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Tuesday, February 26, 2013

My garden orb weaver lives up to her name - Wonderful

Wonderful, a garden orb weaver (Eriophora pustulosa), is living a very active life. (See the previous blog for her introduction.) Last night, she was hanging around on her web, just as garden orb weavers should. 

Please click on the images - I'm rather proud of these!


She collected a lots of food on a hot, moist night - the first rain for months had just started dribbling. She was soon feeding on two wasps she'd bound together.


Another wasp flew into her web - she rushed down the silk and rapidly enshrouded her new prey in silk. Having injected it, she left the struggling wasp to die while ... 


 ... she returned to dinner.


The rain started. She headed under a leaf at the edge of her web.


And took up her usual resting position, one foot on her main web thread to detect any newly ensnared insect.


When the rain got heavy, she bound the leaves around her into a shelter. And there she sat out the storm.


Love this spider! She's Wonderful!


Monday, February 25, 2013

She's Wonderful - I have an orb weaver!

This summer has been horribly dry and hot. The spider numbers are woefully low as are, not surprisingly, the insects. I thought I had no orb weavers.

I had seen hints of silk of one at the end of the verandah, but had never seen her. Tonight the silk was reflecting clear - it was fresh and crossing a span of two metres. She had to be there somewhere. Trying to follow the silk, I felt something against my arm - something about the size of a mature female garden orb weaver. I moved away immediately, hoping that I hadn't hurt her web. And I found her!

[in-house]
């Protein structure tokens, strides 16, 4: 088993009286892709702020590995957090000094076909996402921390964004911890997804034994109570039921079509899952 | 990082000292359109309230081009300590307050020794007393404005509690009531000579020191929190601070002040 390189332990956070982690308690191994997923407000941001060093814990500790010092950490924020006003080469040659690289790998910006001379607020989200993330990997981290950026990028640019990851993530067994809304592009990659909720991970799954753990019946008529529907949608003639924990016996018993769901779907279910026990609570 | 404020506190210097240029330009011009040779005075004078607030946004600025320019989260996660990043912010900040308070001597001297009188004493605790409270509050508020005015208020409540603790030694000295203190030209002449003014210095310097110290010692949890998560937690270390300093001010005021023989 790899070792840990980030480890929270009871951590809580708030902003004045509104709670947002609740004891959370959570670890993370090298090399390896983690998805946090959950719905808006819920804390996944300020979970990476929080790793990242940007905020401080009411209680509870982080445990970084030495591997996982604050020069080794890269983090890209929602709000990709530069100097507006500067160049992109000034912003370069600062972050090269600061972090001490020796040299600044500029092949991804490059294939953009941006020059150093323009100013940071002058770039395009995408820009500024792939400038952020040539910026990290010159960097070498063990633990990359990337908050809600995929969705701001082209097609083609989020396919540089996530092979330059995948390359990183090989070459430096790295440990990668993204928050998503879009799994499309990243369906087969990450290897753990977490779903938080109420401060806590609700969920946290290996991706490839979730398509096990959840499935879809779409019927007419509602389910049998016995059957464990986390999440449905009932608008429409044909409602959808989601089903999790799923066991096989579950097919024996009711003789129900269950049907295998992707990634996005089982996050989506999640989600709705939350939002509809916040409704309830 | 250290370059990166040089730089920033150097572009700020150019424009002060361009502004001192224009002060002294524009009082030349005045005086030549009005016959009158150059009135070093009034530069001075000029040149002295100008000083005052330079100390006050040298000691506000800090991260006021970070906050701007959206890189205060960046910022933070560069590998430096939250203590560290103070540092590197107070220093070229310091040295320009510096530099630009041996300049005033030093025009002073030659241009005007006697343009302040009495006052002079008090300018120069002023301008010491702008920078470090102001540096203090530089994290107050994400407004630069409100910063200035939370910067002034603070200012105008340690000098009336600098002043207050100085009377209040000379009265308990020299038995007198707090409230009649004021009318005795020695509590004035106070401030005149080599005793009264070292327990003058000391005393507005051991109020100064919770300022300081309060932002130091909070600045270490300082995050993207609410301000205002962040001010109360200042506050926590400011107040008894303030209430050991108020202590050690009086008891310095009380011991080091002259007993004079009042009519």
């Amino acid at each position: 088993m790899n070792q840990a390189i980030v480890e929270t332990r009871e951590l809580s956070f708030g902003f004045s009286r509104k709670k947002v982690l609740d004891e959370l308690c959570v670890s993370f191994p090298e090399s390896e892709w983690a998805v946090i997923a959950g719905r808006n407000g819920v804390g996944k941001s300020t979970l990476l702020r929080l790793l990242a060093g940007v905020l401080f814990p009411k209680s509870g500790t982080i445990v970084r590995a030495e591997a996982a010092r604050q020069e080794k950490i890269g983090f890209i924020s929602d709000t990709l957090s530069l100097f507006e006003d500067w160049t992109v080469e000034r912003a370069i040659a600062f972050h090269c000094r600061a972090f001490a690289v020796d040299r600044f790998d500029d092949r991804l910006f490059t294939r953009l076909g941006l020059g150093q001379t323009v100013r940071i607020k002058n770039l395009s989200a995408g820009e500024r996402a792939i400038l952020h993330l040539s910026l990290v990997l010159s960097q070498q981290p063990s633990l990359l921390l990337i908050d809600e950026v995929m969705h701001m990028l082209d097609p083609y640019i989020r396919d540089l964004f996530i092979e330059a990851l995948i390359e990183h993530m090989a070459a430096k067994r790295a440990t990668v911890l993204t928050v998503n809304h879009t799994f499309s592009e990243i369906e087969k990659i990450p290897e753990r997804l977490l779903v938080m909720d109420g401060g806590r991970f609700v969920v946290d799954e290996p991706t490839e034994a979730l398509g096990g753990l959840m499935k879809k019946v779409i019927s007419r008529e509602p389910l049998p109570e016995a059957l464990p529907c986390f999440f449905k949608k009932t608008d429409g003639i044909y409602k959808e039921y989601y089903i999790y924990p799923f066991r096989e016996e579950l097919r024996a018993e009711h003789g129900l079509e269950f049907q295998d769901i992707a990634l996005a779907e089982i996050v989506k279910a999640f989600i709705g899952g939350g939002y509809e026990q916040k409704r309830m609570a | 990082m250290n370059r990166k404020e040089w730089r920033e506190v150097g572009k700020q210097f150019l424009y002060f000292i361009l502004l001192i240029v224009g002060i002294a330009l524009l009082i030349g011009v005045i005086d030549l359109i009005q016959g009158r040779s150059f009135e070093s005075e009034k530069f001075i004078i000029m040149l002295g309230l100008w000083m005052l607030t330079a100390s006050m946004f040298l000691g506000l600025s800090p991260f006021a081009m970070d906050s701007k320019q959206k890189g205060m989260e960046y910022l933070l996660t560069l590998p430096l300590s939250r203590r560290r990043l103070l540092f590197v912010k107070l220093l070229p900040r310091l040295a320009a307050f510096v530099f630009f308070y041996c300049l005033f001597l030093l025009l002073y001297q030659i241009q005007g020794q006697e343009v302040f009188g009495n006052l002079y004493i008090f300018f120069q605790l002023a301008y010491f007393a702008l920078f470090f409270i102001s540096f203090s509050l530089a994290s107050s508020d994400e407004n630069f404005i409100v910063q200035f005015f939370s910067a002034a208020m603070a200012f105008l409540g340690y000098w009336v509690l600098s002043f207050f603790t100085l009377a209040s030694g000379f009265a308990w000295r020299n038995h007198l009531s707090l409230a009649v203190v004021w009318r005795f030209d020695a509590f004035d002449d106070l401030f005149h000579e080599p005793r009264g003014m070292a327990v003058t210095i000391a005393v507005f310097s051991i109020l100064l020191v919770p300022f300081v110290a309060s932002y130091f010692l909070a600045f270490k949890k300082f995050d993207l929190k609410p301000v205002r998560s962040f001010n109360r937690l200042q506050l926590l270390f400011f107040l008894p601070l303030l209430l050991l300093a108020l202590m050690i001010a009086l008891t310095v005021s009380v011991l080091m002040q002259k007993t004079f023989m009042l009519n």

She's Wonderful! The two protrusions on her 'shoulders' and then more on the end of her abdomen tell me that she's an Eriophora pustulosa. She had dashed over to the edge of her silk line, attached to which was only the remains of what had been a full orb. She'd clearly caught prey earlier in the evening.

I couldn't get a good photo without disturbing Wonderful, so you'll have to make do with bum-shots. She's repairing her web - you can see the globules of glue in one silk. She wouldn't come out of the protection of the leaves while I was there.



I have been negligent about blogging - I've been preoccupied with completing my PhD thesis (not about spiders) and then redrafting it for publication as a book. But that is done and my spiders can take priority again. There are so many fewer this year than usual, but of course there are the daddy long-legs (Pholcus phalangioides).


And I always have my favourites, the blackhouse spiders (Badumna insignis). They've been breeding with gusto.


Their stories will be told here. I will also include photos from those who read this blog and send me images. The Spiderblogger returns!